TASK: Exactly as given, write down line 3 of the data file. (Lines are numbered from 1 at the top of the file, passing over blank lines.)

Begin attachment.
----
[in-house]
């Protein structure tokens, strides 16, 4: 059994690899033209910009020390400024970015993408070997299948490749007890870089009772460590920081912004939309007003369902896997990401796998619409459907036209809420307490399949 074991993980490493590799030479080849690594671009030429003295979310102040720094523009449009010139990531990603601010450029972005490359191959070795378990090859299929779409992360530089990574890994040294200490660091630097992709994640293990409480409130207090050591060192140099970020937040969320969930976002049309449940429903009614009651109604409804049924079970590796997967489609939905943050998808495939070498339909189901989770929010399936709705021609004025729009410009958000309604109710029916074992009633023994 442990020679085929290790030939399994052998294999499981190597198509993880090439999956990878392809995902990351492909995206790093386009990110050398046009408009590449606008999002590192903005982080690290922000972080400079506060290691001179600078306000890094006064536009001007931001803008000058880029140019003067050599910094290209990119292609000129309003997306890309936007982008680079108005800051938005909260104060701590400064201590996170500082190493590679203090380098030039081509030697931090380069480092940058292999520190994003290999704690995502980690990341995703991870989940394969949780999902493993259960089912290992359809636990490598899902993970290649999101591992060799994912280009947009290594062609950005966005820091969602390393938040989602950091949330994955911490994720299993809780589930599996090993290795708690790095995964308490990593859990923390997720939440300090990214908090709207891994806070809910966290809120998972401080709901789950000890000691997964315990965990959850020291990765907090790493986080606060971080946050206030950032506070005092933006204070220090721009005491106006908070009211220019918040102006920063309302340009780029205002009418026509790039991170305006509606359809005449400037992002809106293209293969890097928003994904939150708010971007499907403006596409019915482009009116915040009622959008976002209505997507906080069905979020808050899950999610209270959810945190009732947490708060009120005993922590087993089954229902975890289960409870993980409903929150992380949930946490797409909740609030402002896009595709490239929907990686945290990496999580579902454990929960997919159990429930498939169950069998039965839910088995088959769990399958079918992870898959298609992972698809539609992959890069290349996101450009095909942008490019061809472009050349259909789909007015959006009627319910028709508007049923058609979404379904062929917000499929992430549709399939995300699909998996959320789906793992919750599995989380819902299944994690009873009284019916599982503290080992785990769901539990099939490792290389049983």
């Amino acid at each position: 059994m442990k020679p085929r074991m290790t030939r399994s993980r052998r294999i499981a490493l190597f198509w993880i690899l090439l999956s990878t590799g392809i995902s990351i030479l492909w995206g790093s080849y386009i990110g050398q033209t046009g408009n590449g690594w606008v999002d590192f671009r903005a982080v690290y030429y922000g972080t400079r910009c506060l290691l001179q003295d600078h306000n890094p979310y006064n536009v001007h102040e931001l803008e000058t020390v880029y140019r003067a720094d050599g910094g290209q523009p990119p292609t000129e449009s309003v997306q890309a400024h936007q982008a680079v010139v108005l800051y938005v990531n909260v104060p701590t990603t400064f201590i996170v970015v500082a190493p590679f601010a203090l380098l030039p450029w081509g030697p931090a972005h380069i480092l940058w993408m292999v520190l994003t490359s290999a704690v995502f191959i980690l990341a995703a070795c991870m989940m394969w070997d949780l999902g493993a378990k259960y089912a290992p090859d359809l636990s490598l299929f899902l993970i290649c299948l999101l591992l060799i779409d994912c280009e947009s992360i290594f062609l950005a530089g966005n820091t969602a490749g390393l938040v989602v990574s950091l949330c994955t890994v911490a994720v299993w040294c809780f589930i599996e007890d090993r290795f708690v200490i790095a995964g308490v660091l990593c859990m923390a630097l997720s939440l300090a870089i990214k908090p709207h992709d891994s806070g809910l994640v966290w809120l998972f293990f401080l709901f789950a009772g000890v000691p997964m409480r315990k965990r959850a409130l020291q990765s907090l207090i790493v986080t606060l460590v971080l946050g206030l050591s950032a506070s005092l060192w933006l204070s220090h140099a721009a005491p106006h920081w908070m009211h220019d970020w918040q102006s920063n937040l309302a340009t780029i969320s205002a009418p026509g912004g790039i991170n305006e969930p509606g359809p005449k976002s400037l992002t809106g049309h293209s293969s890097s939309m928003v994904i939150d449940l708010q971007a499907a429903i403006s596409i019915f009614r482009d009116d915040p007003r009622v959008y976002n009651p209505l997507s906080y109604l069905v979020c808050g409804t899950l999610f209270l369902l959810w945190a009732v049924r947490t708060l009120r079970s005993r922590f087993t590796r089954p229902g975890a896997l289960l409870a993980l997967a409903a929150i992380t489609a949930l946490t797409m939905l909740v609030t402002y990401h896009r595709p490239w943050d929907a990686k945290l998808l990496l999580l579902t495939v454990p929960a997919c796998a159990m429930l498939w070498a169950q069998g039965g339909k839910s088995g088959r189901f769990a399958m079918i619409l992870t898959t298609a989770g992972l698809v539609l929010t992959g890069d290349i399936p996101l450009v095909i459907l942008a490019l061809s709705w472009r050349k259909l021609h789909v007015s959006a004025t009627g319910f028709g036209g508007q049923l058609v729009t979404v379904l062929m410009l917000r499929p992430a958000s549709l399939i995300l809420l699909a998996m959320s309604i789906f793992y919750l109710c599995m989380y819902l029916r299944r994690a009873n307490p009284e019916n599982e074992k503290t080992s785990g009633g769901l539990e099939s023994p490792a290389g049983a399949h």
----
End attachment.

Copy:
């Amino acid at each position: 059994m442990k020679p085929r074991m290790t030939r399994s993980r052998r294999i499981a490493l190597f198509w993880i690899l090439l999956s990878t590799g392809i995902s990351i030479l492909w995206g790093s080849y386009i990110g050398q033209t046009g408009n590449g690594w606008v999002d590192f671009r903005a982080v690290y030429y922000g972080t400079r910009c506060l290691l001179q003295d600078h306000n890094p979310y006064n536009v001007h102040e931001l803008e000058t020390v880029y140019r003067a720094d050599g910094g290209q523009p990119p292609t000129e449009s309003v997306q890309a400024h936007q982008a680079v010139v108005l800051y938005v990531n909260v104060p701590t990603t400064f201590i996170v970015v500082a190493p590679f601010a203090l380098l030039p450029w081509g030697p931090a972005h380069i480092l940058w993408m292999v520190l994003t490359s290999a704690v995502f191959i980690l990341a995703a070795c991870m989940m394969w070997d949780l999902g493993a378990k259960y089912a290992p090859d359809l636990s490598l299929f899902l993970i290649c299948l999101l591992l060799i779409d994912c280009e947009s992360i290594f062609l950005a530089g966005n820091t969602a490749g390393l938040v989602v990574s950091l949330c994955t890994v911490a994720v299993w040294c809780f589930i599996e007890d090993r290795f708690v200490i790095a995964g308490v660091l990593c859990m923390a630097l997720s939440l300090a870089i990214k908090p709207h992709d891994s806070g809910l994640v966290w809120l998972f293990f401080l709901f789950a009772g000890v000691p997964m409480r315990k965990r959850a409130l020291q990765s907090l207090i790493v986080t606060l460590v971080l946050g206030l050591s950032a506070s005092l060192w933006l204070s220090h140099a721009a005491p106006h920081w908070m009211h220019d970020w918040q102006s920063n937040l309302a340009t780029i969320s205002a009418p026509g912004g790039i991170n305006e969930p509606g359809p005449k976002s400037l992002t809106g049309h293209s293969s890097s939309m928003v994904i939150d449940l708010q971007a499907a429903i403006s596409i019915f009614r482009d009116d915040p007003r009622v959008y976002n009651p209505l997507s906080y109604l069905v979020c808050g409804t899950l999610f209270l369902l959810w945190a009732v049924r947490t708060l009120r079970s005993r922590f087993t590796r089954p229902g975890a896997l289960l409870a993980l997967a409903a929150i992380t489609a949930l946490t797409m939905l909740v609030t402002y990401h896009r595709p490239w943050d929907a990686k945290l998808l990496l999580l579902t495939v454990p929960a997919c796998a159990m429930l498939w070498a169950q069998g039965g339909k839910s088995g088959r189901f769990a399958m079918i619409l992870t898959t298609a989770g992972l698809v539609l929010t992959g890069d290349i399936p996101l450009v095909i459907l942008a490019l061809s709705w472009r050349k259909l021609h789909v007015s959006a004025t009627g319910f028709g036209g508007q049923l058609v729009t979404v379904l062929m410009l917000r499929p992430a958000s549709l399939i995300l809420l699909a998996m959320s309604i789906f793992y919750l109710c599995m989380y819902l029916r299944r994690a009873n307490p009284e019916n599982e074992k503290t080992s785990g009633g769901l539990e099939s023994p490792a290389g049983a399949h």